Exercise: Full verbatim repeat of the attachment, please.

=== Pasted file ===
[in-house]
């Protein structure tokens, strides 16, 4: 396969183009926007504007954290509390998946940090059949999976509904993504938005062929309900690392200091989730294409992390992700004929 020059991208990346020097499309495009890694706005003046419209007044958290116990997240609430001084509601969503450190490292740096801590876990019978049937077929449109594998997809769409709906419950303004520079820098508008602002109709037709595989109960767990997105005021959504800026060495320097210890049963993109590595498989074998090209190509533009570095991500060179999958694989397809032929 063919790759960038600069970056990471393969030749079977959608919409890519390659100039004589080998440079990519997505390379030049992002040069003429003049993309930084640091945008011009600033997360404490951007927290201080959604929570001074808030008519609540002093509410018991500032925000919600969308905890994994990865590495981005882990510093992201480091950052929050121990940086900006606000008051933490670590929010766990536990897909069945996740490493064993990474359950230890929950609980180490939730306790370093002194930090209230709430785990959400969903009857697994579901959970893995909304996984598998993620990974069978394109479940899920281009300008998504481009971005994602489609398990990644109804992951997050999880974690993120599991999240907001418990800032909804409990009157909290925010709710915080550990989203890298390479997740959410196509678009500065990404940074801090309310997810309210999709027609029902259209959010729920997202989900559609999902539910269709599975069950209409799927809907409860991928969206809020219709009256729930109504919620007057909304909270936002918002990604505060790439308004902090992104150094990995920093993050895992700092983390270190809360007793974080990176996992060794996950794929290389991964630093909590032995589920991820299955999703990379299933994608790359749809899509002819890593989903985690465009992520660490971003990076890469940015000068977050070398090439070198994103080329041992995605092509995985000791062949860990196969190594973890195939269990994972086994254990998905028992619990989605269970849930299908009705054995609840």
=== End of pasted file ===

[in-house]
């Protein structure tokens, strides 16, 4: 396969183009926007504007954290509390998946940090059949999976509904993504938005062929309900690392200091989730294409992390992700004929 020059991208990346020097499309495009890694706005003046419209007044958290116990997240609430001084509601969503450190490292740096801590876990019978049937077929449109594998997809769409709906419950303004520079820098508008602002109709037709595989109960767990997105005021959504800026060495320097210890049963993109590595498989074998090209190509533009570095991500060179999958694989397809032929 063919790759960038600069970056990471393969030749079977959608919409890519390659100039004589080998440079990519997505390379030049992002040069003429003049993309930084640091945008011009600033997360404490951007927290201080959604929570001074808030008519609540002093509410018991500032925000919600969308905890994994990865590495981005882990510093992201480091950052929050121990940086900006606000008051933490670590929010766990536990897909069945996740490493064993990474359950230890929950609980180490939730306790370093002194930090209230709430785990959400969903009857697994579901959970893995909304996984598998993620990974069978394109479940899920281009300008998504481009971005994602489609398990990644109804992951997050999880974690993120599991999240907001418990800032909804409990009157909290925010709710915080550990989203890298390479997740959410196509678009500065990404940074801090309310997810309210999709027609029902259209959010729920997202989900559609999902539910269709599975069950209409799927809907409860991928969206809020219709009256729930109504919620007057909304909270936002918002990604505060790439308004902090992104150094990995920093993050895992700092983390270190809360007793974080990176996992060794996950794929290389991964630093909590032995589920991820299955999703990379299933994608790359749809899509002819890593989903985690465009992520660490971003990076890469940015000068977050070398090439070198994103080329041992995605092509995985000791062949860990196969190594973890195939269990994972086994254990998905028992619990989605269970849930299908009705054995609840």